Early reviews have been inordinately pissy for the third chapter in the Spider-Man series. And there's no arguing that the movie is too long at 139 minutes, too packed with villains (did we really need three of hose suckers?), too limp in its love story (Kirsten Dunst looks weary of playing Mary Jane), and too reliant on a climatic battle scene that trains to clone the booming Roosevelt Island crescendo of Spider-Man 2.
Know what? Audiences won't give a damn. In an era of cynical, cash-in sequels, Spider-Man 3, like its two predecessors, has a heartbeat that resonates just as strongly as its box-office ka-ching. Director Sam Raimi, who wrote the script with his brother Ivan and Alvin Sargent, has always kept his focus on the human side of this Marvel Comic hero: that means screwed-up crybaby geekboy Peter Parker (Tobey Maguire) over the superhero he becomes when he dudes up in Webslinger drag. Even when the movie is just running in place, you can still feel its pulse. Take that Pirates of the Caribbean.
Peter's real adversary this time is his own hubris. He's so into his media image ("They love me!") that he doesn't notice or care that his girlfriend MJ is a talentless singer who gets canned from her Broadway gig. He even participates in a charity event in which hottie Gwen Stacey (Bryce Dallas Howard) plants a kiss on Spidey while he's hanging upside own. Hey, that hint of oral sex play is how he and MJ sealed the deal in the first movie. No wonder she ignores Peter when he tries to give her an engagement ring in a fancy restaurant with the help of a fawning maitre'd — a delicious bit from Raimi's Evil Dead maestro Bruce Campbell.
There are delicious bits aplenty in Spider-Man 3 for those who care to notice. Sure the fx steals a lot of thunder, especially Spidey flying through the corridors of Manhattan with the son of the Green Goblin in hot pursuit on his flying skateboard and a killer sequence in which a construction crane goes berserk and knocks the side out of a skyscraper.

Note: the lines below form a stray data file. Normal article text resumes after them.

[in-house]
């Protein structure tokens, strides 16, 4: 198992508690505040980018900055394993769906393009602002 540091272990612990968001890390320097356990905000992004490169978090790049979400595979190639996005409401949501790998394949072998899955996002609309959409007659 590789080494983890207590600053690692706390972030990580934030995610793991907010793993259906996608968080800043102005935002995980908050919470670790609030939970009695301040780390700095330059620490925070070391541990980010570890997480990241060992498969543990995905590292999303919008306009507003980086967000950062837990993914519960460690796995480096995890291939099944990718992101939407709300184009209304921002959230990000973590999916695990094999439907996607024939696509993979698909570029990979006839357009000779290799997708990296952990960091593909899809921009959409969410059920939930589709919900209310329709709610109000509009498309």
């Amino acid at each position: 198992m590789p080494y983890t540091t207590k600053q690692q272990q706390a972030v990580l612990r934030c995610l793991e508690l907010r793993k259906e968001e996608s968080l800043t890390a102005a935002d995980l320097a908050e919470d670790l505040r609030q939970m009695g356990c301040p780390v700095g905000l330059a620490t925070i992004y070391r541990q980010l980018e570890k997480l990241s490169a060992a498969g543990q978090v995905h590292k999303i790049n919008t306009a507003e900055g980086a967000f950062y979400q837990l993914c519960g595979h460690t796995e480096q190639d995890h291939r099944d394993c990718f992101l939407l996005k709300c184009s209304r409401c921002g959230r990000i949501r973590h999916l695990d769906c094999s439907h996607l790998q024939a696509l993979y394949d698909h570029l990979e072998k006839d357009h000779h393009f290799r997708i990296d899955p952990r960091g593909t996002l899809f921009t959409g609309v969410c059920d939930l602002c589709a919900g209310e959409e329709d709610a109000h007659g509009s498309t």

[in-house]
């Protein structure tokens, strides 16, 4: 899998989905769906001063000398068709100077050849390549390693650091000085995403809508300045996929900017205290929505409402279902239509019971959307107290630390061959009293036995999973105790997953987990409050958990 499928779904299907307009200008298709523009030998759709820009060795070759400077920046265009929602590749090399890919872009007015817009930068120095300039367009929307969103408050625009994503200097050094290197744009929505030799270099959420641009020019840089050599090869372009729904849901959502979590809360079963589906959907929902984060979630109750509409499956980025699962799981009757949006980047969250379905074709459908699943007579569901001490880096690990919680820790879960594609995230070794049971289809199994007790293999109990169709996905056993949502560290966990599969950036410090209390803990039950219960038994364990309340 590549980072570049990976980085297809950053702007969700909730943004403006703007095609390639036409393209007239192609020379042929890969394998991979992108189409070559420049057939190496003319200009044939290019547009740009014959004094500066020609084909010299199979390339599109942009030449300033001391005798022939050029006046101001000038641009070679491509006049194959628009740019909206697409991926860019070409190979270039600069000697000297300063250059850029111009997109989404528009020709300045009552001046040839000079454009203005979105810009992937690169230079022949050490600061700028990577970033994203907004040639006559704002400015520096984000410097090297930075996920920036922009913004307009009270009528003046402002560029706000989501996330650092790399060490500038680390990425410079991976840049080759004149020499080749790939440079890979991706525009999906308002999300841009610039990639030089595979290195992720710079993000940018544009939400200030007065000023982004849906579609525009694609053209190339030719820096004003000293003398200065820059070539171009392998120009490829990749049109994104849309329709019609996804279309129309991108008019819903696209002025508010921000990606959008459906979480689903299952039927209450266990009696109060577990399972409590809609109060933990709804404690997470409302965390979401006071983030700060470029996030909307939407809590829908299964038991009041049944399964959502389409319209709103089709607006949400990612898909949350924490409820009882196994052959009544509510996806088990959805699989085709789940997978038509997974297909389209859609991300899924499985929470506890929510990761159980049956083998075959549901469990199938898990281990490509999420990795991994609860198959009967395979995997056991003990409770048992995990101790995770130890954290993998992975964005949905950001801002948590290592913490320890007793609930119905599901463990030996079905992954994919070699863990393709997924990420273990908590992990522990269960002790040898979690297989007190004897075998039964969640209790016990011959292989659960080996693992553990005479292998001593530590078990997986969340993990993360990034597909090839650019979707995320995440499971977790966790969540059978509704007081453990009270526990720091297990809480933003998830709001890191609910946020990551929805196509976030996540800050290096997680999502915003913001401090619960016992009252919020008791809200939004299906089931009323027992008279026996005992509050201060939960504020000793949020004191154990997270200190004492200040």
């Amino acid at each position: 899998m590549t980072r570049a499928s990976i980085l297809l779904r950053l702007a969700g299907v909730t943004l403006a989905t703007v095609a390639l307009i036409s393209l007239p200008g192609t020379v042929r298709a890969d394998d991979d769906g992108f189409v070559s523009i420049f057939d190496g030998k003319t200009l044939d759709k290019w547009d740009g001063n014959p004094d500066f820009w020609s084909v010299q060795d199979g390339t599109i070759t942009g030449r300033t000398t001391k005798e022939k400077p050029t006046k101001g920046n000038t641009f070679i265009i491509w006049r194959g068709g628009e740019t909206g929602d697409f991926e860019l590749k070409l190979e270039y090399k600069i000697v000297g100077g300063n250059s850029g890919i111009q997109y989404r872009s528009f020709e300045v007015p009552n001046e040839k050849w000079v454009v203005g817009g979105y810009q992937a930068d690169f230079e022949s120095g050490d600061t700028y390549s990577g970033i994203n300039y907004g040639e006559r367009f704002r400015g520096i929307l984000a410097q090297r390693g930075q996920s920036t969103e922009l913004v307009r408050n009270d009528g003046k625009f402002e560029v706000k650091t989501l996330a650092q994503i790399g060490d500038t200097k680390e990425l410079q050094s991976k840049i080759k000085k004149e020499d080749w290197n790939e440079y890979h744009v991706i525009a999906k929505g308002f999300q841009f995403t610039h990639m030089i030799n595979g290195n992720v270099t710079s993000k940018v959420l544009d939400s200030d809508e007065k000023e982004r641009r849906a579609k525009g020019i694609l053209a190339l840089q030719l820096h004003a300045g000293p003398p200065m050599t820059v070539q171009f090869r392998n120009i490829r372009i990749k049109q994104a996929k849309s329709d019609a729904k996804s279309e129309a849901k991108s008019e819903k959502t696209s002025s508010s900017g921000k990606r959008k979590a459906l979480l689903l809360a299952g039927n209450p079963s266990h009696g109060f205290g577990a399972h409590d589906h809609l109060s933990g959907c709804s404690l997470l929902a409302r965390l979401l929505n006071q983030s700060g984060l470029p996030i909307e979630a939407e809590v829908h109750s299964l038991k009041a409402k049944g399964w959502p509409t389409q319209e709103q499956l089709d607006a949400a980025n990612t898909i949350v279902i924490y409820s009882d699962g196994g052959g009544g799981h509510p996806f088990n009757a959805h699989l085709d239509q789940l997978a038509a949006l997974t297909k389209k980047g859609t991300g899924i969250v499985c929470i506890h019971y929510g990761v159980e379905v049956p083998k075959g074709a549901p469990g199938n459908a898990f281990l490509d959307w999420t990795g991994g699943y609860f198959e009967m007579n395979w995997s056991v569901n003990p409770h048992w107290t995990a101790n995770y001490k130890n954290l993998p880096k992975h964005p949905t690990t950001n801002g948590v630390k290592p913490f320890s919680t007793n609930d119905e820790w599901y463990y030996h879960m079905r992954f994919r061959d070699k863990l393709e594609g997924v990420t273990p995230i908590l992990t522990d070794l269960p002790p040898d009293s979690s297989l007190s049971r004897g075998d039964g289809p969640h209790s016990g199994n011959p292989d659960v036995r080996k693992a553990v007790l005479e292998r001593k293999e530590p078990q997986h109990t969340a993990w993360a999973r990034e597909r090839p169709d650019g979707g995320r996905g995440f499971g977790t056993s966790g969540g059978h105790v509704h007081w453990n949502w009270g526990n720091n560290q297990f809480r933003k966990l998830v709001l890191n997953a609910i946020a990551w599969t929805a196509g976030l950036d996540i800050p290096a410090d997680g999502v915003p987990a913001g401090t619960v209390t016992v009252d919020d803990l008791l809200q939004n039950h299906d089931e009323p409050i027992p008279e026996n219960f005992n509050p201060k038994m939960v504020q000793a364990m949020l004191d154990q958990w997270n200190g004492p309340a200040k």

Yet Raimi still manages to keep things personal, even the villains. Thomas Haden Church wins pride of place as Flint Marko, an escaped convict transformed by a freak scientific experiment into the hulking sandman, a scene that achieves a poetic grandeur rare in escapist fare. Church's beyond-the-call-of-duty performance makes you feel empathy for a character who can crush buildings but can't help his sick daughter. "I'm not a bad person," says the Sandman. "I've just had bad luck."
The same empathy extends to Harry Osborn (James Franco), Peter's former friend who wrongly blames Spidey for the death of his Green Goblin father and vows vengeance by becoming the New Goblin, a chip off the old nutso block. But the good Harry keeping peeking in between the cracks.
In the Raimi universe, everyone has his reasons, including Eddie Brock (Topher Grace with hair highlights), a photographer who tries to steal Peter's job at the Daily Bugle — J.K. Simmons again blusters up a storm as the editor — by Photoshoping Spidey into a compromising position as a thief. It's Eddie who morphs into Venom, a drooling, toothy monster befitting a character with the soul of a paparazzo. The agent of his transformation is inky oozing goo from outer space (I am not making this up) that covers him and brings out his inner demon.
The goo also sticks to Peter, but scale back on your expectations for dark side. If you want to see a truly malevolent Maguire grab the DVD of The Good German in which he forces Cate Blanchett into rough anal sex and then punches her out. The worst the goo does to Peter is turn him into a finger-snapping hipster recalling the Buddy Love character in The Nutty Professor (both the Jerry Lewis and Eddie Murphy versions). But Raimi knows we'll never buy Peter as a dick. So he uses the scene for comic effect — babes laugh at his cool act — and in the process liberates Maguire from the goody-goody goo that Peter wears like a second skin. The worst thing Peter does is use Gwen to make MJ jealous. And in typical Raimi touch, the director finds time to show Gwen apologize to MJ for letting herself be a pawn in a man's game.
Spider-Man 3 is full of Raimi nuances. But the attack dogs are out in force. They see the film's budget (a reported $250 million) and the huge box-office take of the first two installments ($1.6 billion) as evidence that the filmmakers are in it for the money. Now there's a shock. internet wags point out that Raimi, from a conservative Michigan family of Polish Jews, contributed $900 to Dubya's reelection campaign in 2004. What's next? Did Raimi phone in votes for Sanjaya? The third chapter in the Spidey saga (a fourth is in the planning stages) is uneven, ungainly and frayed at the edges but there's lively mischief in it still. My guess is that when the summer blockbuster season finishes pummeling s with formula, Spider-Man 3 is going to look like one of the few that as touched by human hands.